RAVENEL — The Rev. Robert Stokes wants to make sure longtime, lower-income residents aren’t priced out of their homes after MeadWestvaco begins building the massive East Edisto development in the southwestern part of Charleston County.
Stokes, from Mt. Horr AME Church on Yonge’s Island, said that’s what happened to a lot of Mount Pleasant residents when that area began to be developed.
He was one of dozens of people who attended a community meeting Wednesday at Ravenel Community Hall to learn more about, and weigh in on, MWV’s proposed 78,000-acre development.
“The people in the area could be squeezed out,” Stokes said. And he wants MWV to be aware of that, and to do what it can to prevent it “right from the ground level.”
Kenneth Seeger, president of MWV’s community development and land management division, said the company previously has held 22 public meetings. But that was a few years ago, and it was time for an update on the status of the development.
At earlier meetings, residents living near the proposed development were mostly concerned about preserving the area’s rural character, jobs and economic development, and services, such as medical care, Seeger said.
And residents raised similar concerns Wednesday.
The development straddles the Charleston-Dorchester county line, with about 30,000 acres of it falling in Charleston County. MWV representatives said they expect the development to be built over the next 50 years. And they plan to keep 75 percent of it rural.
The Dorchester County portion of the development took a step forward recently when County Council gave preliminary approval to a development agreement.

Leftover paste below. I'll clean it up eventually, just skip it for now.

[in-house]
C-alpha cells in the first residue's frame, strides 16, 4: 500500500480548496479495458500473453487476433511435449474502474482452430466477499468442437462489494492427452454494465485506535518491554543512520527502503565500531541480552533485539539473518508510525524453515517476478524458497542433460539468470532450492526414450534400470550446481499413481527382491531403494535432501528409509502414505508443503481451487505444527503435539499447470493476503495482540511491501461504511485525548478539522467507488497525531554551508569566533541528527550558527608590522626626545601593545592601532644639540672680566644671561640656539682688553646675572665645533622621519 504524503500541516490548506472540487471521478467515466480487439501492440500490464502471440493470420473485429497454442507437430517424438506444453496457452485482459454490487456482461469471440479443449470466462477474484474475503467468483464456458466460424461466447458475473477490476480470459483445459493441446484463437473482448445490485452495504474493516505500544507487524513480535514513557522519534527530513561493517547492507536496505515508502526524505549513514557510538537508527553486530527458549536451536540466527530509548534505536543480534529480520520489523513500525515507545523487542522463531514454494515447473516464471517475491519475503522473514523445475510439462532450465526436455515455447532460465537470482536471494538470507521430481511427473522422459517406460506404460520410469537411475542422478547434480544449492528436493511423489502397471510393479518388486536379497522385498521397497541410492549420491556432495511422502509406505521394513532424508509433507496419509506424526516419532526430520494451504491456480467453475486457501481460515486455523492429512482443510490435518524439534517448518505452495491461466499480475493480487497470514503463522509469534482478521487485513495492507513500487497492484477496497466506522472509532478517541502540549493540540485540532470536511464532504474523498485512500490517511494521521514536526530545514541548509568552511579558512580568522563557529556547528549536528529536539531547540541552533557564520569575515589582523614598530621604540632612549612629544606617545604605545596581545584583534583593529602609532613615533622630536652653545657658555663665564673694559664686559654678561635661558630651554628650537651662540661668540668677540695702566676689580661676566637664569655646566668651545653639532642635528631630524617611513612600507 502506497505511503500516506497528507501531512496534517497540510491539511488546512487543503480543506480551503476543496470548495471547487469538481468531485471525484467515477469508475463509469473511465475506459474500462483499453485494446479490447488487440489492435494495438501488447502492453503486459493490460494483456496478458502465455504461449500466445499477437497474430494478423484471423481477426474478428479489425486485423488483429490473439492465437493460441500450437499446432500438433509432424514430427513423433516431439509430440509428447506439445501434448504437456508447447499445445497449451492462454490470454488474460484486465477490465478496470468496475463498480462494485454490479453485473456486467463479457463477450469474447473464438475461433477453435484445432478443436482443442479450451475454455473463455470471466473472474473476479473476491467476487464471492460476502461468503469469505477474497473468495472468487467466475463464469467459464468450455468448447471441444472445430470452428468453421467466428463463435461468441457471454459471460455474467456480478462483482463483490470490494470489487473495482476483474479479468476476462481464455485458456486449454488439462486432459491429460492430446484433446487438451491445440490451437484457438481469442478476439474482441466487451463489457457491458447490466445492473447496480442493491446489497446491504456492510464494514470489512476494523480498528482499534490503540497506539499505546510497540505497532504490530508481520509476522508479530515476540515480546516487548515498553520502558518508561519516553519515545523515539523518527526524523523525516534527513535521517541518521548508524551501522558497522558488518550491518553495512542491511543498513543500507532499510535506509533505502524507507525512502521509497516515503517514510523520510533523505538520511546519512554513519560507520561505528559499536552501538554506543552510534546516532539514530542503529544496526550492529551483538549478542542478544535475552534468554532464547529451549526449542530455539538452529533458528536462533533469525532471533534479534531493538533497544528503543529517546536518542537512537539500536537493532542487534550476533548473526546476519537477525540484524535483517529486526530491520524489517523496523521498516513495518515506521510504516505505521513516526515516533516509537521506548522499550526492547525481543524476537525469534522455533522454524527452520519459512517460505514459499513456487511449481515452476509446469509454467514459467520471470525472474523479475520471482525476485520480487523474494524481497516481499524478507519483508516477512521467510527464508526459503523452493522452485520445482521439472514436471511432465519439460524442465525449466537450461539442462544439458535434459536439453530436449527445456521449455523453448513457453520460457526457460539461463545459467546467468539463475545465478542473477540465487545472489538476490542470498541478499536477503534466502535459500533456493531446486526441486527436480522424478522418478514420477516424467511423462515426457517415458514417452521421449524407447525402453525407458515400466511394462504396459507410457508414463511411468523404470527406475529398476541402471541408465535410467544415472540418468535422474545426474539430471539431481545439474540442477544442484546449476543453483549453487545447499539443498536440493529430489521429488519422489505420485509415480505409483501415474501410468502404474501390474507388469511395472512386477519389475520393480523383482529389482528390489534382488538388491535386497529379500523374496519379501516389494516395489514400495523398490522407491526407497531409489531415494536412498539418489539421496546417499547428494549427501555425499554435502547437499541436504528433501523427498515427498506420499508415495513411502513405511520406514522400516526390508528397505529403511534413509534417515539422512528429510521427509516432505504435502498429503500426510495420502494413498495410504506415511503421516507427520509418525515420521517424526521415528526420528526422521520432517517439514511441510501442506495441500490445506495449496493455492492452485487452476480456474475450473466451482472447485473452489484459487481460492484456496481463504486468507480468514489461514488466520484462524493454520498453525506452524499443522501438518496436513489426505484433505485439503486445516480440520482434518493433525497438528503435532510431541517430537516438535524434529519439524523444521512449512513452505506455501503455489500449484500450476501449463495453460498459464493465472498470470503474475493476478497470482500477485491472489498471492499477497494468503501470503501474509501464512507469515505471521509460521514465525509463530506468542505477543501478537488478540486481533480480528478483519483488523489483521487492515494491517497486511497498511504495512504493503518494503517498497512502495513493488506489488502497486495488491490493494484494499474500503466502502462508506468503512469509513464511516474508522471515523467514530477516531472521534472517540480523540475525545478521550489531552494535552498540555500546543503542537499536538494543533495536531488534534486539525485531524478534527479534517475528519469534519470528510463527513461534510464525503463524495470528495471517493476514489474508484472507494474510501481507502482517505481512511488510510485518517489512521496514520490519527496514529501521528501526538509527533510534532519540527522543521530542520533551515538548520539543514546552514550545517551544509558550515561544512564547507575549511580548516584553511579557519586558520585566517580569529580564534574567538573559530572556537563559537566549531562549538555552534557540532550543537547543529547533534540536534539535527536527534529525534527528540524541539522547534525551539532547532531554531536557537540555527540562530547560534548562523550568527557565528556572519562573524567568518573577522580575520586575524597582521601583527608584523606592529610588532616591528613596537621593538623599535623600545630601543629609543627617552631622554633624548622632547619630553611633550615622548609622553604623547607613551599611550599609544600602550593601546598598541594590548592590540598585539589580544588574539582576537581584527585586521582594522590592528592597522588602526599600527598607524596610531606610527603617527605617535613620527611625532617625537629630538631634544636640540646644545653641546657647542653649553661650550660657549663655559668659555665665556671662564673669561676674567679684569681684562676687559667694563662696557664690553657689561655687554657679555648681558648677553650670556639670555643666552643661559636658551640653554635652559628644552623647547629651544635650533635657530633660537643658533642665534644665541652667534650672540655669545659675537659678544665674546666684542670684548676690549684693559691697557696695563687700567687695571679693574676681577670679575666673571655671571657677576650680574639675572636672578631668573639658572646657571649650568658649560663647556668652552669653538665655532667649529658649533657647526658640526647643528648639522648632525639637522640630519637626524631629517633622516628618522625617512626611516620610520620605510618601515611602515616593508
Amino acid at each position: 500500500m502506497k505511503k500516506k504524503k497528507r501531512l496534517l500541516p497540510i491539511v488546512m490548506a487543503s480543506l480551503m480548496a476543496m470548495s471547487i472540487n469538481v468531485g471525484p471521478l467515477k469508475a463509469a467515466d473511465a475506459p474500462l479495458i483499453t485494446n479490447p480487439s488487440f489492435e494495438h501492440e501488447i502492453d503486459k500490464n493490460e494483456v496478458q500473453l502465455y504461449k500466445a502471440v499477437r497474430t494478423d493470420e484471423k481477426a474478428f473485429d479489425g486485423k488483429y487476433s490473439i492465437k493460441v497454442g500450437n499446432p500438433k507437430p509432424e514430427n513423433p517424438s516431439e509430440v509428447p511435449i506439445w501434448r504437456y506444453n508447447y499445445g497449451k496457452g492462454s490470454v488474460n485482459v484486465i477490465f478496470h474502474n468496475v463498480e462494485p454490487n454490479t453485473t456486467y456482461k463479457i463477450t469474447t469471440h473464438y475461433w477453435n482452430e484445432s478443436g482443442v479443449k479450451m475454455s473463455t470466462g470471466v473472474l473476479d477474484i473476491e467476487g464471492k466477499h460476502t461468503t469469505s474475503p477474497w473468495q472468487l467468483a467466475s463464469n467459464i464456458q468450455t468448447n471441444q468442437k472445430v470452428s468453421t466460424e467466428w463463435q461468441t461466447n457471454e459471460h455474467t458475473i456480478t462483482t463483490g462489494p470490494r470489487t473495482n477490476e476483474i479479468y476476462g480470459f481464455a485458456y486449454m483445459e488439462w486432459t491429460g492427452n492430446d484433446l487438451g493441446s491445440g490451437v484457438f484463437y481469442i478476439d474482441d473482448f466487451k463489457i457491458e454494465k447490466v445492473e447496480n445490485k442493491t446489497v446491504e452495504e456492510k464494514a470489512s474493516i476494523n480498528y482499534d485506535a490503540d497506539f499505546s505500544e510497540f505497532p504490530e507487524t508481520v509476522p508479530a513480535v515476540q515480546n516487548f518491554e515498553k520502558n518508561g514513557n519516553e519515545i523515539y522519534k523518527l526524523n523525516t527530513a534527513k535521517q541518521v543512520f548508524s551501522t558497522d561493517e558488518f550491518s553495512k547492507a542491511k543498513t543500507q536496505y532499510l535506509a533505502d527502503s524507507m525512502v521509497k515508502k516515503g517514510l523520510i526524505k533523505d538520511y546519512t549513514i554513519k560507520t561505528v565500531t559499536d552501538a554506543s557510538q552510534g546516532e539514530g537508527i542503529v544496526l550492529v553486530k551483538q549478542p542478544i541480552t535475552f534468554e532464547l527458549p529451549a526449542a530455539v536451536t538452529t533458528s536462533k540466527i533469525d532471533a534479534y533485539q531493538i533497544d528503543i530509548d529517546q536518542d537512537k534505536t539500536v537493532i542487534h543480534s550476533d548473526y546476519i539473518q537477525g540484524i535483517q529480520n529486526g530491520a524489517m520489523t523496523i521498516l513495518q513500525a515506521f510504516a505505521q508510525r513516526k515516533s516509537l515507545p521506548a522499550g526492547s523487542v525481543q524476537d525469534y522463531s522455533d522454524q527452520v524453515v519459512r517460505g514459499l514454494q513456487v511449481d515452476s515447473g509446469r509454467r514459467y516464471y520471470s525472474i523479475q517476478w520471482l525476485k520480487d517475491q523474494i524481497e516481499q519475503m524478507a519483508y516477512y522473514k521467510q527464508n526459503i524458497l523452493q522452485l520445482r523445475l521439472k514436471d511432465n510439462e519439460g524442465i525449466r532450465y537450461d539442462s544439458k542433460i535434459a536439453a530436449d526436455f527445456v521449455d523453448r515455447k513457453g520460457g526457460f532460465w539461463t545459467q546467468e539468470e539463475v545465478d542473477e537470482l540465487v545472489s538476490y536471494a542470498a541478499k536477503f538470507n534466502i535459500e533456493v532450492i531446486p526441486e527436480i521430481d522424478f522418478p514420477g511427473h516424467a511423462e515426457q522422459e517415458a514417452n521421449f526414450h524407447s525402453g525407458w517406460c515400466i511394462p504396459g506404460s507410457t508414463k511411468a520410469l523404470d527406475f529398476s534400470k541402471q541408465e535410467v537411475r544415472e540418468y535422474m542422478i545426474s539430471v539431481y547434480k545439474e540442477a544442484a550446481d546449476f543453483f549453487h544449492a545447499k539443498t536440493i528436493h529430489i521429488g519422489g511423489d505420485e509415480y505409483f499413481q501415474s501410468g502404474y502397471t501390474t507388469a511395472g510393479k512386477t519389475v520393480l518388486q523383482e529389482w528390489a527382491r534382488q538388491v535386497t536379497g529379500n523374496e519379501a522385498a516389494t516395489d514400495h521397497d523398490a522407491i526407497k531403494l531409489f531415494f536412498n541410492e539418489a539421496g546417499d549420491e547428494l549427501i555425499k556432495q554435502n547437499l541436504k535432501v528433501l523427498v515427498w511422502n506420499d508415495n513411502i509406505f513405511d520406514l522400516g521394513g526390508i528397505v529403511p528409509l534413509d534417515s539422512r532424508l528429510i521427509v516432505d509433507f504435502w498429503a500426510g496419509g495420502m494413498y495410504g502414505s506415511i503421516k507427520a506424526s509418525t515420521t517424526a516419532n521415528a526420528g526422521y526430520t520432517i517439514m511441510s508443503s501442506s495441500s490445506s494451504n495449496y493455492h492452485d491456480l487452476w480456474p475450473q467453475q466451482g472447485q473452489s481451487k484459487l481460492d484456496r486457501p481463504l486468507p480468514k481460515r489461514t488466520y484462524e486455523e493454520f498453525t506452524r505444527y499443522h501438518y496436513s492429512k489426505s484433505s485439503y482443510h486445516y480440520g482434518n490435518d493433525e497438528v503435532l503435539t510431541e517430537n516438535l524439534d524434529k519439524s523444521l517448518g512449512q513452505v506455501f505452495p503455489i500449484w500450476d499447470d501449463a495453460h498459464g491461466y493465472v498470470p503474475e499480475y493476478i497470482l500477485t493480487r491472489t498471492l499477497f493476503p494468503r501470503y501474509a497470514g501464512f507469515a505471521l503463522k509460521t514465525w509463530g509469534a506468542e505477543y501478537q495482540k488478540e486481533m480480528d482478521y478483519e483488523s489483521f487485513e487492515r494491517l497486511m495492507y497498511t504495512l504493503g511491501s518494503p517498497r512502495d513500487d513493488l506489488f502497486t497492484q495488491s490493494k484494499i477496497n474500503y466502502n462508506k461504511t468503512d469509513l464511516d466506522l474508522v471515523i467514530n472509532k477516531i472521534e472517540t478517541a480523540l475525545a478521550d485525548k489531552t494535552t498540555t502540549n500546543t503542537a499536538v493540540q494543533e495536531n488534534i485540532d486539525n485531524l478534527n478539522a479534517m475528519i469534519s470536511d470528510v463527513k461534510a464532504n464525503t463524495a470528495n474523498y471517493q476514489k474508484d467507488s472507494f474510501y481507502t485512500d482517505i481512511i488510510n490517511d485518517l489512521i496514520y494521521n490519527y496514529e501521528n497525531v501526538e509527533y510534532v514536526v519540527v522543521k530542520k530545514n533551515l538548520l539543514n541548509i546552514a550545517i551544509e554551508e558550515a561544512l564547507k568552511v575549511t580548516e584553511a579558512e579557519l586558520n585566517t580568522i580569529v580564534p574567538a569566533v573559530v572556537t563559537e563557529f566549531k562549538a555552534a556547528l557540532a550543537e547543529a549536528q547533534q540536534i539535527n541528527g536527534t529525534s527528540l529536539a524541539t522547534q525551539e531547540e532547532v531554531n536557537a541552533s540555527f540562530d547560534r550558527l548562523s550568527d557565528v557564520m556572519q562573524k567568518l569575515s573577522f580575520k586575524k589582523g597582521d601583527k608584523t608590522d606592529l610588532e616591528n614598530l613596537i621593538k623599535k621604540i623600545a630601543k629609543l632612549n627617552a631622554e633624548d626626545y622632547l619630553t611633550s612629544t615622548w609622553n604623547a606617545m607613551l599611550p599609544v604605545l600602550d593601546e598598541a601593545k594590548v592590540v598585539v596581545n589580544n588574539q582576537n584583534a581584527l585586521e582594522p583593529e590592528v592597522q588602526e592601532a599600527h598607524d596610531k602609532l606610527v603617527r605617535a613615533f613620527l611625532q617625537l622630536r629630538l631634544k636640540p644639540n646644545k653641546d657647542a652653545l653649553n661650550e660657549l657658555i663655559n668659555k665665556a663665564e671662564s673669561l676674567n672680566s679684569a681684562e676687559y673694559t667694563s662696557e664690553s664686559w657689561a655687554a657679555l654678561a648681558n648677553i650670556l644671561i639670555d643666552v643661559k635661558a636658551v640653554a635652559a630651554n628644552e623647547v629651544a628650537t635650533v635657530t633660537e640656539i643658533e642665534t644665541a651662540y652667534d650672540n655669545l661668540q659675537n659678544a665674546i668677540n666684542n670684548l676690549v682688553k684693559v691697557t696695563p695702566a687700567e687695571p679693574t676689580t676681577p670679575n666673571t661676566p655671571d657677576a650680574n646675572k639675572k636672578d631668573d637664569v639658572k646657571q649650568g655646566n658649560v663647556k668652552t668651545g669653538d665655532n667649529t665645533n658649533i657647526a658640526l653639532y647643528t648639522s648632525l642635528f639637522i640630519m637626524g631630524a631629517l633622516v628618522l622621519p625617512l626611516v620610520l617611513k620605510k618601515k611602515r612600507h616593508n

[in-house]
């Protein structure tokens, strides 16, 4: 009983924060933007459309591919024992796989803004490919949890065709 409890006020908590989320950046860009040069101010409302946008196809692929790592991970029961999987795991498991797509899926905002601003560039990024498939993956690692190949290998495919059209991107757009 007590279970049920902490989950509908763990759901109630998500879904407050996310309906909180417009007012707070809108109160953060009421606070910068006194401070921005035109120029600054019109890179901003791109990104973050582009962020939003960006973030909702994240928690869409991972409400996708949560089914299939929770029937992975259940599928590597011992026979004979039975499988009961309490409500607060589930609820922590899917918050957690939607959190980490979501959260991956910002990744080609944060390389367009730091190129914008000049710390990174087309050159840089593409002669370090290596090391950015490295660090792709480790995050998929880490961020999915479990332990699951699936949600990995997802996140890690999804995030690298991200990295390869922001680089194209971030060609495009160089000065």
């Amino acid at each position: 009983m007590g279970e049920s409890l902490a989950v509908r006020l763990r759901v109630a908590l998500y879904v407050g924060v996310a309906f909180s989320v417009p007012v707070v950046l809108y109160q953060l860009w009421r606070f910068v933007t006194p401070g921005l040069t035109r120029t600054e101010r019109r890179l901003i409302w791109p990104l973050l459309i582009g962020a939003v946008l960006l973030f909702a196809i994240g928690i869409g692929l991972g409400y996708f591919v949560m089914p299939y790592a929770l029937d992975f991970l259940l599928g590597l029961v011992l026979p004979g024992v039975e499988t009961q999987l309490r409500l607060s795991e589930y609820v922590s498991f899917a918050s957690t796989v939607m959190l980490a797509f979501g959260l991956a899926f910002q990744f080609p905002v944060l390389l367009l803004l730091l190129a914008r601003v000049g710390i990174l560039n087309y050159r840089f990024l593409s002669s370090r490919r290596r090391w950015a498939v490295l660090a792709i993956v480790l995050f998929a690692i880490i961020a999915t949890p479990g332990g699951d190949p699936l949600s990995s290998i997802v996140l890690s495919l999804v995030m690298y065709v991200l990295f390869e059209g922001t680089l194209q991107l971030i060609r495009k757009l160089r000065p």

In a development agreement, the county and the developer contractually agree upon zoning rules, timetables and provisions for public services.
The development agreement for the Charleston County portion of East Edisto could take another 12 to 18 months, Seeger said. But progress has been made.
Charleston County Council already has passed three of four ordinances that are needed before a development agreement could be approved, he said. The fourth ordinance, which is related to a new form of zoning called “form-based code,” should pass this month, he said.
Form-based code looks at the type of development that would be appropriate in a particular area. Such zoning might lay down rules for what is appropriate in a town or a rural area, for example, rather than zoning individual parcels of land.
Residents Wednesday were thinking about more practical issues.
James Bowman, who lives near the proposed development, said he wants to make sure that MWV includes in East Edisto only businesses that are safe for the environment. He doesn’t want anything built like the nearby former Stoller Chemical company, which is not part of East Edisto.